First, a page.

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The Haunting in Connecticut

 

 
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Runtime: 92 min
 
Synopsis: After a family is forced to relocate for their son's health, they begin experiencing supernatural behavior in their new home, which turns out to be a former mortuary.
 
Release Date: March 27, 2009
 
Written By: Adam Simon
 
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1.5/5


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Posted March 28, 2009 by

 
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The Haunting in Connecticut is a thriller based on a true story about a dying boy and his family who move into an old home and encounter the undead. Going into this film I was only expected to be somewhat shaken and entertained, instead I walked out feeling bored and uninspired. I am one of the few however since the movie will inspire discussion on the supernatural and the reality (or not) of it all. There is no pretense on it being based off real events so that alone will be enough for people to buy it.

I truly believed that movies had rose above the need to rely on loud noises and moving shadows to scare people. The Haunting provided more than its fair share of cheap tricks to “thrill” the audience and unfortunately it seemed to work on the teenagers within our audience. If not for the moments of screaming instruments and glimpses of the ghosts, I think myself and most of the audience would have fallen asleep or dozed off a few times. It is a pretty slow one, and the pacing was less than ambitious.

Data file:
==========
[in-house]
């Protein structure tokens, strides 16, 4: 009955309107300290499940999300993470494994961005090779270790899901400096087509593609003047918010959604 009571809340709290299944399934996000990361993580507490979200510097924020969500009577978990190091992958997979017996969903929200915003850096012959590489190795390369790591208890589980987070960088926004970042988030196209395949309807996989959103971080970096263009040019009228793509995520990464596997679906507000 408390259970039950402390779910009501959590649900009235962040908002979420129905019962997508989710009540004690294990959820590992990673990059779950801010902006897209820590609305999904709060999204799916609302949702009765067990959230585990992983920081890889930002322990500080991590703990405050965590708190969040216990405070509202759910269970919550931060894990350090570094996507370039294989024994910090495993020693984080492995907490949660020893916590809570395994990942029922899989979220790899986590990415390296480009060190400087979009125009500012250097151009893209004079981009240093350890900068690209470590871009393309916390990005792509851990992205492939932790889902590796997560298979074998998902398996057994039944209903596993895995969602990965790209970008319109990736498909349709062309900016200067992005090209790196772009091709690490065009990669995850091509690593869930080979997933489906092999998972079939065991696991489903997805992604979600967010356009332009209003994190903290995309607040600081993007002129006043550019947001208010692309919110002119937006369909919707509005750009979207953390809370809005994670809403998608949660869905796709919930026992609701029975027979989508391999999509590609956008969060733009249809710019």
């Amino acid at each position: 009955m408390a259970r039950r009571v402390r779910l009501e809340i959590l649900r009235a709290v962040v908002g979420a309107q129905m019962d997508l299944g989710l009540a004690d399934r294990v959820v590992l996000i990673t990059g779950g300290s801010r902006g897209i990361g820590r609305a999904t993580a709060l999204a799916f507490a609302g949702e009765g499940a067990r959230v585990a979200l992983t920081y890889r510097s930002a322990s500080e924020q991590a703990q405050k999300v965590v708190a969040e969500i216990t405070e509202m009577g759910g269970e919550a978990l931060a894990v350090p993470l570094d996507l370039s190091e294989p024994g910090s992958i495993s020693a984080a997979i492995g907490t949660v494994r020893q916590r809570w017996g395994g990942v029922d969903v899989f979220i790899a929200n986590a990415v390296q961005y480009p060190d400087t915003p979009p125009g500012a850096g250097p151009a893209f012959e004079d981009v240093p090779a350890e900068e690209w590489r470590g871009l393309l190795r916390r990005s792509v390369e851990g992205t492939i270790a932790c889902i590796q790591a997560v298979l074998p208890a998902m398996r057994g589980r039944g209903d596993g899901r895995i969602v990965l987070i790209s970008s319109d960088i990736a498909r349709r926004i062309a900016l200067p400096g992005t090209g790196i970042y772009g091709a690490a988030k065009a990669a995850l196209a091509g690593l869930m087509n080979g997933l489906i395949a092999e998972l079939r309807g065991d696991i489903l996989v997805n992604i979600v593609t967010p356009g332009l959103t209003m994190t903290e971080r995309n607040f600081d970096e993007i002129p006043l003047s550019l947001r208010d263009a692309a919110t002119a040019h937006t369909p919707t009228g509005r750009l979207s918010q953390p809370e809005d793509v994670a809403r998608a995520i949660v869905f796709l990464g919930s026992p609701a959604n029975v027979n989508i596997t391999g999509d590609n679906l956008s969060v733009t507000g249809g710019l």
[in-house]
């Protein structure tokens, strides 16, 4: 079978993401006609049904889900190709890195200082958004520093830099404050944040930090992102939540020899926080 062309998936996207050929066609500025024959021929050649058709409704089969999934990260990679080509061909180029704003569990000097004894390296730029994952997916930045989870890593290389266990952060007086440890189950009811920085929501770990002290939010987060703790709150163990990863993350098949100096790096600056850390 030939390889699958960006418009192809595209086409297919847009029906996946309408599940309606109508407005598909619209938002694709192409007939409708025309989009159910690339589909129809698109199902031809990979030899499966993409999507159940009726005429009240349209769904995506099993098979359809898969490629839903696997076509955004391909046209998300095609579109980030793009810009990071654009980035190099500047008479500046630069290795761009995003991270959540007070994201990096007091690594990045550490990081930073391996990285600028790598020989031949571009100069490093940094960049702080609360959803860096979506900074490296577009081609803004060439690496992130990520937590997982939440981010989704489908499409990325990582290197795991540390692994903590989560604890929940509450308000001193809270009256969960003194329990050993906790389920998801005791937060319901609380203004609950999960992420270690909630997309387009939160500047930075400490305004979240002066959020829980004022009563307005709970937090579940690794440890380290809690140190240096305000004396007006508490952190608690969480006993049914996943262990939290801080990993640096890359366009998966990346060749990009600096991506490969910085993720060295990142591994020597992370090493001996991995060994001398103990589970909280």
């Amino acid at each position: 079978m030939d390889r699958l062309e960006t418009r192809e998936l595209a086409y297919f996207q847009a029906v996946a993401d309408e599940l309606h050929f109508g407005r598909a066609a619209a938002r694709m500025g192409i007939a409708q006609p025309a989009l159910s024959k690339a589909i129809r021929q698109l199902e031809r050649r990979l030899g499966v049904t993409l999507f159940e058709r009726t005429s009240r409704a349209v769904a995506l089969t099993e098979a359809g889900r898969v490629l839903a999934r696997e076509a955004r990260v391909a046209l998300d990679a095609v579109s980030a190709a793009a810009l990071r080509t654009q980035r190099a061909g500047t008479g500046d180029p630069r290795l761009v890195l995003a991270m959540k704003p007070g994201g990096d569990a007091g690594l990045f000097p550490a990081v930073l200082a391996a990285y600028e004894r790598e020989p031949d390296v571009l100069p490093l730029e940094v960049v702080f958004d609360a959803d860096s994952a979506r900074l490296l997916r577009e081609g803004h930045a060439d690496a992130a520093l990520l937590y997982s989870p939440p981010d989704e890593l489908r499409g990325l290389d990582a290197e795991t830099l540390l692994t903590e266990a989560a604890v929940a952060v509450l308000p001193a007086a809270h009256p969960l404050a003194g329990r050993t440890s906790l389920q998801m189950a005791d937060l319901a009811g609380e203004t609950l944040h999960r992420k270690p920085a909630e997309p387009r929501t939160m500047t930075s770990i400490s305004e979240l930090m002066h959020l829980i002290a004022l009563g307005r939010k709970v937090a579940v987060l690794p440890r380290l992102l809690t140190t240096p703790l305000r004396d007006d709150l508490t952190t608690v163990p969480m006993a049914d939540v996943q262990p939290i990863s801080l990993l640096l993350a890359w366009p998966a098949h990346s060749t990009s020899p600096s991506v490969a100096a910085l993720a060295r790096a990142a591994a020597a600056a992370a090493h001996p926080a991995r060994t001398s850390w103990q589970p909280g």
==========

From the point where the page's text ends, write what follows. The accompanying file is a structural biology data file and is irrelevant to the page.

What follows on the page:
The beautiful (Virginia Madsen) plays the mom Sara Campbell and was interesting in her portrayal until it came time for her to cry… needless to say we were not convinced. The family members came off as uninteresting and bland, to the point where the only person you cared for was Matt Campbell (Kyle Gallner) the victim of the hauntings. The almost non-existent score coupled with the obnoxious noises, the confusing story (can someone please explain ectoplasm to me) and the uninteresting characters made this movie forgettable.

If there is anything interesting about this film, it would be the portrayal of a struggling family when money isn’t enough to care for a dying family member. The ghosts and the monochrome flashbacks were a tad creepy but black and white film automatically does that (I think of Nosferatu). The special effects were good but not great (ectoplasm effects were cool) and the house looked like that of every other bad scary movie. I kept asking myself, why would anyone purposefully move into a house that looked like Amityville.

To sum it all up I can say that too many questions were left unanswered as I left the theater. My only true interest afterwards was to read about the real “haunting” and compare the reality to the fantasy. Would I reccommend this to anyone? No, not unless you are really interested in seeing another “haunting”. If you aim to be scared and thrilled, then its probably best to save your time and money.


Greg Dragon

 
Cinephile and opinion writer, Greg Dragon has been a fan of movies since the 80's when Kung Fu theater was all the rage and Roger Moore was James Bond. Greg is the founder and lead critic of Spicy Movie Dogs. You can follow him on Twitter @Rafacus or on his Google+ account.